These kinds of lots aren’t as uncommon in Japan as you may think. Piles of console or peripheral dead-stock can often be found in bigger retro gaming stores. I remember buying 2 sets of Sega Saturn Virtual On twin sticks in Akihabara for less than the cost of a bottle of Coke, and the shop in question never seemed to run out of these massive controllers!
5. Incomplete Games
Two games have got my goat over the last week or two; Dragon Age II and NBA 2K11. Two very different games, but they both have one thing in common – their lack of finish. DA2 received its first console patch this week, which solved a number of nuisance bugs and glitches yet completely ignored several other issues, including two glitched trophies/achievements which have made 100% completion unattainable for many gamers. I understand that trophies are not a core part of the game, but they are a required feature for all PS3 releases and I know many gamers, myself included, see them as an important part of any gaming package. In this way DA2 was released as incomplete, and remains so. It is part of a worrying trend of releasing games that aren’t yet fit for release, with the attitude of - let’s get it out there and fix, or in this case not fix, it later.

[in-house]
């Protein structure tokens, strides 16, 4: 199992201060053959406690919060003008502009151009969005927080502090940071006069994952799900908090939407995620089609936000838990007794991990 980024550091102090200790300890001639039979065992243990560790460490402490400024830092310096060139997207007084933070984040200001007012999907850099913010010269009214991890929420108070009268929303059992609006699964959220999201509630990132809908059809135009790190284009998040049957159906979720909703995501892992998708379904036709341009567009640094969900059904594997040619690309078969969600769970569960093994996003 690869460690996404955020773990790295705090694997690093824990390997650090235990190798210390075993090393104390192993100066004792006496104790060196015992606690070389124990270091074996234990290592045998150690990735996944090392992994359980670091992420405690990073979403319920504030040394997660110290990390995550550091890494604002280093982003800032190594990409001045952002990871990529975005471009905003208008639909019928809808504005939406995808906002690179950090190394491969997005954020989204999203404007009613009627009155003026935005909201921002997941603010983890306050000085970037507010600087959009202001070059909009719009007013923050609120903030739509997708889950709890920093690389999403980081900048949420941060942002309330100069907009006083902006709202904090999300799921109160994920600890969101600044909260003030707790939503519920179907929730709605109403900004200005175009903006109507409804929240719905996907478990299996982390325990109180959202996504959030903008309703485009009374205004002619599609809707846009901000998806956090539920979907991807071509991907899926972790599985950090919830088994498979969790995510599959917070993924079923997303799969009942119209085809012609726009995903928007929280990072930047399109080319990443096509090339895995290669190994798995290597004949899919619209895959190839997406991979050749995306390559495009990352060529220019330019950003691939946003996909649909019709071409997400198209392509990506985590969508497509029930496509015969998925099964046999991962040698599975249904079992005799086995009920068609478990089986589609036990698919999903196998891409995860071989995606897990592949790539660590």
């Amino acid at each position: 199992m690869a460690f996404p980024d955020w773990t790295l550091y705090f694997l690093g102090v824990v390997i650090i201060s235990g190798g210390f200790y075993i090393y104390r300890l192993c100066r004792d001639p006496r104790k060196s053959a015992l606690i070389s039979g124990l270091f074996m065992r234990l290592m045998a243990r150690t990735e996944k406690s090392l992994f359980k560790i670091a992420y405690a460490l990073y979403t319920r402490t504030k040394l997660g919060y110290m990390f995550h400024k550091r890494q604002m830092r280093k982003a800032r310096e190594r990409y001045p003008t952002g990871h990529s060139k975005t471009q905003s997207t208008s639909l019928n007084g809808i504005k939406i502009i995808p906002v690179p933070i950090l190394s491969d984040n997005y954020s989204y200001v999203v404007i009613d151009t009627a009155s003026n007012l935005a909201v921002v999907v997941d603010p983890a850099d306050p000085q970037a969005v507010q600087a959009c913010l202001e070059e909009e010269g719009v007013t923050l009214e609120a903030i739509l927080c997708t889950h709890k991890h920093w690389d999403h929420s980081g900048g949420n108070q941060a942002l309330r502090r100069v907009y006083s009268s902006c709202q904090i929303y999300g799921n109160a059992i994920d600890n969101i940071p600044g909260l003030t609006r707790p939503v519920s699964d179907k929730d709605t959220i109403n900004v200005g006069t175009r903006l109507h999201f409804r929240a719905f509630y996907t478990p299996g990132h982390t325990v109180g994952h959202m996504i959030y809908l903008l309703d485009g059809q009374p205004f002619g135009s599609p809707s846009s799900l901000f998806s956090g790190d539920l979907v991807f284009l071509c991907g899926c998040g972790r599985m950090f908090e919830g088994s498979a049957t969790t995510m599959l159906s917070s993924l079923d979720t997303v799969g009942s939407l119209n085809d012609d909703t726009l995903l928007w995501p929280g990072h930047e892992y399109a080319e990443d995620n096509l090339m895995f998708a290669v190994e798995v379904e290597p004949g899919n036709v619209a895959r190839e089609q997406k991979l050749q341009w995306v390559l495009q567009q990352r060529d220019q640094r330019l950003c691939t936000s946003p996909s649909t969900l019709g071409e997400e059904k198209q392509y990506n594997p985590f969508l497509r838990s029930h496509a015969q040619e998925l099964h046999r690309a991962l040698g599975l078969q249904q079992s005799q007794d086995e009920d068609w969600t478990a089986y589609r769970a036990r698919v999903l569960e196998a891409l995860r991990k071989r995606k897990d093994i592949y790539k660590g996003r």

How is this acceptable? How would you feel reading the latest bestseller, only to turn to page 57 to find a paragraph missing, or watch a movie with a scene that makes absolutely no sense (David Lynch films aside!). But don’t fear, the author/director is aware of the problem and will fix it in the coming months! Bollocks.